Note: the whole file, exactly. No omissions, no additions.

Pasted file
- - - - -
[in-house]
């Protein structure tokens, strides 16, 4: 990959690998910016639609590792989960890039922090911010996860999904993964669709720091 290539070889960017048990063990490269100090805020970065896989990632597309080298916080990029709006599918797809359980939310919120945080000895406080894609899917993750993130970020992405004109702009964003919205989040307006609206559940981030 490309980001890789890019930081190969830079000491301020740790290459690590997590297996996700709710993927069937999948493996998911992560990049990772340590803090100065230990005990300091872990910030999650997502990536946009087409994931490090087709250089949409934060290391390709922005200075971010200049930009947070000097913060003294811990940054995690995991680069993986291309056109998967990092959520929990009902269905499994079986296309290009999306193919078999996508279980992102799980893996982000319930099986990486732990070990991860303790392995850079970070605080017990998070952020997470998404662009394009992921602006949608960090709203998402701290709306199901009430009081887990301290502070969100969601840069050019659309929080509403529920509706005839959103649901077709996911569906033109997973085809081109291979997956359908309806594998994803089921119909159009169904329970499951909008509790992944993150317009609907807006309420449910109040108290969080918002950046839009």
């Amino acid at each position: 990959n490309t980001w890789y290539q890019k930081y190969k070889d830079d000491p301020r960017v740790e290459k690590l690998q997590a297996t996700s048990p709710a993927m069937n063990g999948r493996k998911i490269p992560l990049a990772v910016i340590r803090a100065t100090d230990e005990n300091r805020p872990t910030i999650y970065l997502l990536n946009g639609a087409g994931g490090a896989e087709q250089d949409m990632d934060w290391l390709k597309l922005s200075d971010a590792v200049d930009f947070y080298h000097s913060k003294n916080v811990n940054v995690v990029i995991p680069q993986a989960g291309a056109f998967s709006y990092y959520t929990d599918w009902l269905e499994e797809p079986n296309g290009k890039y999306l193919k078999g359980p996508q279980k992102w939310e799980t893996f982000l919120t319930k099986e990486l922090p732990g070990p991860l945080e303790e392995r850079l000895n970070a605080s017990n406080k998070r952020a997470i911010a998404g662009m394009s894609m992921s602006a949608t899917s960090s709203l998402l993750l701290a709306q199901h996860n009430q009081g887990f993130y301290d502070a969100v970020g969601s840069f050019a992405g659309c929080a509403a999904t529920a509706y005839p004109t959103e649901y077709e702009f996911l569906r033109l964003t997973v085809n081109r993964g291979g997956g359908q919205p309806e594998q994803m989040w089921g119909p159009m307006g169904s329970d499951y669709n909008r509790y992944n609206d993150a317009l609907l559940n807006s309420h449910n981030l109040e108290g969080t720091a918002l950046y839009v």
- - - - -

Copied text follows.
[in-house]
């Protein structure tokens, strides 16, 4: 990959690998910016639609590792989960890039922090911010996860999904993964669709720091 290539070889960017048990063990490269100090805020970065896989990632597309080298916080990029709006599918797809359980939310919120945080000895406080894609899917993750993130970020992405004109702009964003919205989040307006609206559940981030 490309980001890789890019930081190969830079000491301020740790290459690590997590297996996700709710993927069937999948493996998911992560990049990772340590803090100065230990005990300091872990910030999650997502990536946009087409994931490090087709250089949409934060290391390709922005200075971010200049930009947070000097913060003294811990940054995690995991680069993986291309056109998967990092959520929990009902269905499994079986296309290009999306193919078999996508279980992102799980893996982000319930099986990486732990070990991860303790392995850079970070605080017990998070952020997470998404662009394009992921602006949608960090709203998402701290709306199901009430009081887990301290502070969100969601840069050019659309929080509403529920509706005839959103649901077709996911569906033109997973085809081109291979997956359908309806594998994803089921119909159009169904329970499951909008509790992944993150317009609907807006309420449910109040108290969080918002950046839009």
């Amino acid at each position: 990959n490309t980001w890789y290539q890019k930081y190969k070889d830079d000491p301020r960017v740790e290459k690590l690998q997590a297996t996700s048990p709710a993927m069937n063990g999948r493996k998911i490269p992560l990049a990772v910016i340590r803090a100065t100090d230990e005990n300091r805020p872990t910030i999650y970065l997502l990536n946009g639609a087409g994931g490090a896989e087709q250089d949409m990632d934060w290391l390709k597309l922005s200075d971010a590792v200049d930009f947070y080298h000097s913060k003294n916080v811990n940054v995690v990029i995991p680069q993986a989960g291309a056109f998967s709006y990092y959520t929990d599918w009902l269905e499994e797809p079986n296309g290009k890039y999306l193919k078999g359980p996508q279980k992102w939310e799980t893996f982000l919120t319930k099986e990486l922090p732990g070990p991860l945080e303790e392995r850079l000895n970070a605080s017990n406080k998070r952020a997470i911010a998404g662009m394009s894609m992921s602006a949608t899917s960090s709203l998402l993750l701290a709306q199901h996860n009430q009081g887990f993130y301290d502070a969100v970020g969601s840069f050019a992405g659309c929080a509403a999904t529920a509706y005839p004109t959103e649901y077709e702009f996911l569906r033109l964003t997973v085809n081109r993964g291979g997956g359908q919205p309806e594998q994803m989040w089921g119909p159009m307006g169904s329970d499951y669709n909008r509790y992944n609206d993150a317009l609907l559940n807006s309420h449910n981030l109040e108290g969080t720091a918002l950046y839009v």